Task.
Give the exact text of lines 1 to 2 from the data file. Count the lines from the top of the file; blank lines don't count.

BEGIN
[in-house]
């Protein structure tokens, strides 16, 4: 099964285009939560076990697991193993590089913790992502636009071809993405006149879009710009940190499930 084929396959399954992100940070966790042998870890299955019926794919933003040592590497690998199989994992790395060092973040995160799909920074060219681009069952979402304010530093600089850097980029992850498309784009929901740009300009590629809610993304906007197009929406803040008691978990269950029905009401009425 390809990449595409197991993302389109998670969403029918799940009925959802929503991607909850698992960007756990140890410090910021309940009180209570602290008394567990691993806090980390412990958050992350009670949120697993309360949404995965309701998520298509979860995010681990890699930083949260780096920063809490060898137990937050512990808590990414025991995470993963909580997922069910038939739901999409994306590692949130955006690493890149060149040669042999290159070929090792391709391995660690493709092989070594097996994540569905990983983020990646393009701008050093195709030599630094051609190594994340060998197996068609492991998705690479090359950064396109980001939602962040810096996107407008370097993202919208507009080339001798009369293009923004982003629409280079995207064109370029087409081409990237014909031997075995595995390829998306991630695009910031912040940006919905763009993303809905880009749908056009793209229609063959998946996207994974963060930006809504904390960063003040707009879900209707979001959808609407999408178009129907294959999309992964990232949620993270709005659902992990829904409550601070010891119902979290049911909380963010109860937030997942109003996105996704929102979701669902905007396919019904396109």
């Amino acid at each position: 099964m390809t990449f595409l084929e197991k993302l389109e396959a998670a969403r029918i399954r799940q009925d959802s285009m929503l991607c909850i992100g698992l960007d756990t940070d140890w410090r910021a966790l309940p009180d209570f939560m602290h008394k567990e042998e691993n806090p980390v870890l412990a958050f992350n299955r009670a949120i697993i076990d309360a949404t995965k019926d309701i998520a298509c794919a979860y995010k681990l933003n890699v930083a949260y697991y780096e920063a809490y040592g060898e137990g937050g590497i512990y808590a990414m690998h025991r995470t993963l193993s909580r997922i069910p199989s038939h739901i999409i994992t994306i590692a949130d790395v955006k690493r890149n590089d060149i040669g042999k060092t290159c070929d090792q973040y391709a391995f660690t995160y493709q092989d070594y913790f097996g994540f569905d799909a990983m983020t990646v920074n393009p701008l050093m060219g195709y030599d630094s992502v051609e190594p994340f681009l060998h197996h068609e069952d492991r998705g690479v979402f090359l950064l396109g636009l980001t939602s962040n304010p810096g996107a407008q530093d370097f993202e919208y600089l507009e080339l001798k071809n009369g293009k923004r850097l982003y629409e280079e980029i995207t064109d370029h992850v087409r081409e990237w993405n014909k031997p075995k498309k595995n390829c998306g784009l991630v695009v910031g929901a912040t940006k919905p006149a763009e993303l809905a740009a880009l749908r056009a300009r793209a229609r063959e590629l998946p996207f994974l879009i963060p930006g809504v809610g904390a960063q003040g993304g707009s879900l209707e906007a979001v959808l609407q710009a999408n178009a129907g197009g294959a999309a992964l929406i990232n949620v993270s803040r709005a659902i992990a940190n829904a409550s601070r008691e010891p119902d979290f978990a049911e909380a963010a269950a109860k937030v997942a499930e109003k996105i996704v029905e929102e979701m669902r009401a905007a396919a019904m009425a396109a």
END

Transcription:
[in-house]
């Protein structure tokens, strides 16, 4: 099964285009939560076990697991193993590089913790992502636009071809993405006149879009710009940190499930 084929396959399954992100940070966790042998870890299955019926794919933003040592590497690998199989994992790395060092973040995160799909920074060219681009069952979402304010530093600089850097980029992850498309784009929901740009300009590629809610993304906007197009929406803040008691978990269950029905009401009425 390809990449595409197991993302389109998670969403029918799940009925959802929503991607909850698992960007756990140890410090910021309940009180209570602290008394567990691993806090980390412990958050992350009670949120697993309360949404995965309701998520298509979860995010681990890699930083949260780096920063809490060898137990937050512990808590990414025991995470993963909580997922069910038939739901999409994306590692949130955006690493890149060149040669042999290159070929090792391709391995660690493709092989070594097996994540569905990983983020990646393009701008050093195709030599630094051609190594994340060998197996068609492991998705690479090359950064396109980001939602962040810096996107407008370097993202919208507009080339001798009369293009923004982003629409280079995207064109370029087409081409990237014909031997075995595995390829998306991630695009910031912040940006919905763009993303809905880009749908056009793209229609063959998946996207994974963060930006809504904390960063003040707009879900209707979001959808609407999408178009129907294959999309992964990232949620993270709005659902992990829904409550601070010891119902979290049911909380963010109860937030997942109003996105996704929102979701669902905007396919019904396109």